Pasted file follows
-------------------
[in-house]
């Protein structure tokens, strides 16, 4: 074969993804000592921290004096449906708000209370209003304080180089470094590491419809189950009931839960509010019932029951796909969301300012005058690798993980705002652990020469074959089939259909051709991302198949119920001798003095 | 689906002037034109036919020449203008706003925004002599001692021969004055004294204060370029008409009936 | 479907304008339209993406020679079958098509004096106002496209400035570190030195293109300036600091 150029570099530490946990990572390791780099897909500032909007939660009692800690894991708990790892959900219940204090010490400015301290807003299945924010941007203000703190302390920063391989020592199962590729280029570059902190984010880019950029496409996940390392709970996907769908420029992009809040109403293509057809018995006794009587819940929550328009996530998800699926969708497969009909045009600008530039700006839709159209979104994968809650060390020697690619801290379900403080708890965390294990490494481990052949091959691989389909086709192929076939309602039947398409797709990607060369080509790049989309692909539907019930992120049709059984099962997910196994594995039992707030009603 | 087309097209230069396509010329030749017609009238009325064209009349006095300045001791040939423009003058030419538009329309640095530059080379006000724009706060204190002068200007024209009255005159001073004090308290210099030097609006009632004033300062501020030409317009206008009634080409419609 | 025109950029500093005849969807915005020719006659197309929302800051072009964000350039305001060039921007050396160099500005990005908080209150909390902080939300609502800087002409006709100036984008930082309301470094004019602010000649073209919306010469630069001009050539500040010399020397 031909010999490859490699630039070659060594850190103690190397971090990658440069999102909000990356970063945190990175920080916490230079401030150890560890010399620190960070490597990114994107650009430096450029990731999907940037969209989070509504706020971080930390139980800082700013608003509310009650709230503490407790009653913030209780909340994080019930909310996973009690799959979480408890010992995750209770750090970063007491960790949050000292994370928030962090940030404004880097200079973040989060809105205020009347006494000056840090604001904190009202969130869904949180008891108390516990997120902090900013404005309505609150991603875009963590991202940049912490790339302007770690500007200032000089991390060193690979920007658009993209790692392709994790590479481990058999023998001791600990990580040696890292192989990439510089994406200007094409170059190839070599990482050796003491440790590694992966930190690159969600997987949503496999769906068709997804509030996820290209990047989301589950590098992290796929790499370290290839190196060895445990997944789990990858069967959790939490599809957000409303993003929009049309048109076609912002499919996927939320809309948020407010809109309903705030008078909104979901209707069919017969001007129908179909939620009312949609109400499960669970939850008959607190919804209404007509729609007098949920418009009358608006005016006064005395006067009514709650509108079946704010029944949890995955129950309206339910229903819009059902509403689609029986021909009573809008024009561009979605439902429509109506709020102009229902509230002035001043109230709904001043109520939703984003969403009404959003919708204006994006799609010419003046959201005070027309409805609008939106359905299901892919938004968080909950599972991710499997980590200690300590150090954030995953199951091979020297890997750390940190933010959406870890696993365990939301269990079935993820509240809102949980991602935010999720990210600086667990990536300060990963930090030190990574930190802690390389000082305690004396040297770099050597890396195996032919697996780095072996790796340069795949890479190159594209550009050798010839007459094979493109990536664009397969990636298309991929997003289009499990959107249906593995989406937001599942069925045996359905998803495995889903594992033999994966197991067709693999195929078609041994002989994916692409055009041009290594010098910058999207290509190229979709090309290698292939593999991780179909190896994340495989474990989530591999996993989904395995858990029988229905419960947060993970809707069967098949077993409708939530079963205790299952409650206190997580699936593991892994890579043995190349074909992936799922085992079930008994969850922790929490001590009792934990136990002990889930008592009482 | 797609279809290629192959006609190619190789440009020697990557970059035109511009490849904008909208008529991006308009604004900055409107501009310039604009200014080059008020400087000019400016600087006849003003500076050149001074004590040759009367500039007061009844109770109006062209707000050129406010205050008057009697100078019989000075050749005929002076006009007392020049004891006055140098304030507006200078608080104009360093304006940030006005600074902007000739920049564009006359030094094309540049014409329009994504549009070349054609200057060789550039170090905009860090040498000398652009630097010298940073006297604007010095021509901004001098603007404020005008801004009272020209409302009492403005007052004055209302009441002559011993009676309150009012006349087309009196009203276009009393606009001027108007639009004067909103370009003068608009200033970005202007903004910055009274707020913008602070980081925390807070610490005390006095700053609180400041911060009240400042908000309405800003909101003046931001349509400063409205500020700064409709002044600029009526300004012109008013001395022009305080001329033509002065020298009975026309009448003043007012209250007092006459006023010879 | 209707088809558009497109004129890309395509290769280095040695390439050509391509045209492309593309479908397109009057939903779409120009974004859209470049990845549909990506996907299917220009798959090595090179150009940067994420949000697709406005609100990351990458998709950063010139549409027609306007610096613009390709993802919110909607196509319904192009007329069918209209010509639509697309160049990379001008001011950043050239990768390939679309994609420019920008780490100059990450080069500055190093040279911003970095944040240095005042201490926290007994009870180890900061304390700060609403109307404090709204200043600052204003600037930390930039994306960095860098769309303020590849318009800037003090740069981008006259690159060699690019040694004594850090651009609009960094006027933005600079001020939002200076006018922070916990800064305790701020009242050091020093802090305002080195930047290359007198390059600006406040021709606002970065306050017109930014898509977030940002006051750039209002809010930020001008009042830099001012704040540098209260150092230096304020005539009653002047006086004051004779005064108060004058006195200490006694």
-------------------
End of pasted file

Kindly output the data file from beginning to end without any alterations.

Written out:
[in-house]
């Protein structure tokens, strides 16, 4: 074969993804000592921290004096449906708000209370209003304080180089470094590491419809189950009931839960509010019932029951796909969301300012005058690798993980705002652990020469074959089939259909051709991302198949119920001798003095 | 689906002037034109036919020449203008706003925004002599001692021969004055004294204060370029008409009936 | 479907304008339209993406020679079958098509004096106002496209400035570190030195293109300036600091 150029570099530490946990990572390791780099897909500032909007939660009692800690894991708990790892959900219940204090010490400015301290807003299945924010941007203000703190302390920063391989020592199962590729280029570059902190984010880019950029496409996940390392709970996907769908420029992009809040109403293509057809018995006794009587819940929550328009996530998800699926969708497969009909045009600008530039700006839709159209979104994968809650060390020697690619801290379900403080708890965390294990490494481990052949091959691989389909086709192929076939309602039947398409797709990607060369080509790049989309692909539907019930992120049709059984099962997910196994594995039992707030009603 | 087309097209230069396509010329030749017609009238009325064209009349006095300045001791040939423009003058030419538009329309640095530059080379006000724009706060204190002068200007024209009255005159001073004090308290210099030097609006009632004033300062501020030409317009206008009634080409419609 | 025109950029500093005849969807915005020719006659197309929302800051072009964000350039305001060039921007050396160099500005990005908080209150909390902080939300609502800087002409006709100036984008930082309301470094004019602010000649073209919306010469630069001009050539500040010399020397 031909010999490859490699630039070659060594850190103690190397971090990658440069999102909000990356970063945190990175920080916490230079401030150890560890010399620190960070490597990114994107650009430096450029990731999907940037969209989070509504706020971080930390139980800082700013608003509310009650709230503490407790009653913030209780909340994080019930909310996973009690799959979480408890010992995750209770750090970063007491960790949050000292994370928030962090940030404004880097200079973040989060809105205020009347006494000056840090604001904190009202969130869904949180008891108390516990997120902090900013404005309505609150991603875009963590991202940049912490790339302007770690500007200032000089991390060193690979920007658009993209790692392709994790590479481990058999023998001791600990990580040696890292192989990439510089994406200007094409170059190839070599990482050796003491440790590694992966930190690159969600997987949503496999769906068709997804509030996820290209990047989301589950590098992290796929790499370290290839190196060895445990997944789990990858069967959790939490599809957000409303993003929009049309048109076609912002499919996927939320809309948020407010809109309903705030008078909104979901209707069919017969001007129908179909939620009312949609109400499960669970939850008959607190919804209404007509729609007098949920418009009358608006005016006064005395006067009514709650509108079946704010029944949890995955129950309206339910229903819009059902509403689609029986021909009573809008024009561009979605439902429509109506709020102009229902509230002035001043109230709904001043109520939703984003969403009404959003919708204006994006799609010419003046959201005070027309409805609008939106359905299901892919938004968080909950599972991710499997980590200690300590150090954030995953199951091979020297890997750390940190933010959406870890696993365990939301269990079935993820509240809102949980991602935010999720990210600086667990990536300060990963930090030190990574930190802690390389000082305690004396040297770099050597890396195996032919697996780095072996790796340069795949890479190159594209550009050798010839007459094979493109990536664009397969990636298309991929997003289009499990959107249906593995989406937001599942069925045996359905998803495995889903594992033999994966197991067709693999195929078609041994002989994916692409055009041009290594010098910058999207290509190229979709090309290698292939593999991780179909190896994340495989474990989530591999996993989904395995858990029988229905419960947060993970809707069967098949077993409708939530079963205790299952409650206190997580699936593991892994890579043995190349074909992936799922085992079930008994969850922790929490001590009792934990136990002990889930008592009482 | 797609279809290629192959006609190619190789440009020697990557970059035109511009490849904008909208008529991006308009604004900055409107501009310039604009200014080059008020400087000019400016600087006849003003500076050149001074004590040759009367500039007061009844109770109006062209707000050129406010205050008057009697100078019989000075050749005929002076006009007392020049004891006055140098304030507006200078608080104009360093304006940030006005600074902007000739920049564009006359030094094309540049014409329009994504549009070349054609200057060789550039170090905009860090040498000398652009630097010298940073006297604007010095021509901004001098603007404020005008801004009272020209409302009492403005007052004055209302009441002559011993009676309150009012006349087309009196009203276009009393606009001027108007639009004067909103370009003068608009200033970005202007903004910055009274707020913008602070980081925390807070610490005390006095700053609180400041911060009240400042908000309405800003909101003046931001349509400063409205500020700064409709002044600029009526300004012109008013001395022009305080001329033509002065020298009975026309009448003043007012209250007092006459006023010879 | 209707088809558009497109004129890309395509290769280095040695390439050509391509045209492309593309479908397109009057939903779409120009974004859209470049990845549909990506996907299917220009798959090595090179150009940067994420949000697709406005609100990351990458998709950063010139549409027609306007610096613009390709993802919110909607196509319904192009007329069918209209010509639509697309160049990379001008001011950043050239990768390939679309994609420019920008780490100059990450080069500055190093040279911003970095944040240095005042201490926290007994009870180890900061304390700060609403109307404090709204200043600052204003600037930390930039994306960095860098769309303020590849318009800037003090740069981008006259690159060699690019040694004594850090651009609009960094006027933005600079001020939002200076006018922070916990800064305790701020009242050091020093802090305002080195930047290359007198390059600006406040021709606002970065306050017109930014898509977030940002006051750039209002809010930020001008009042830099001012704040540098209260150092230096304020005539009653002047006086004051004779005064108060004058006195200490006694």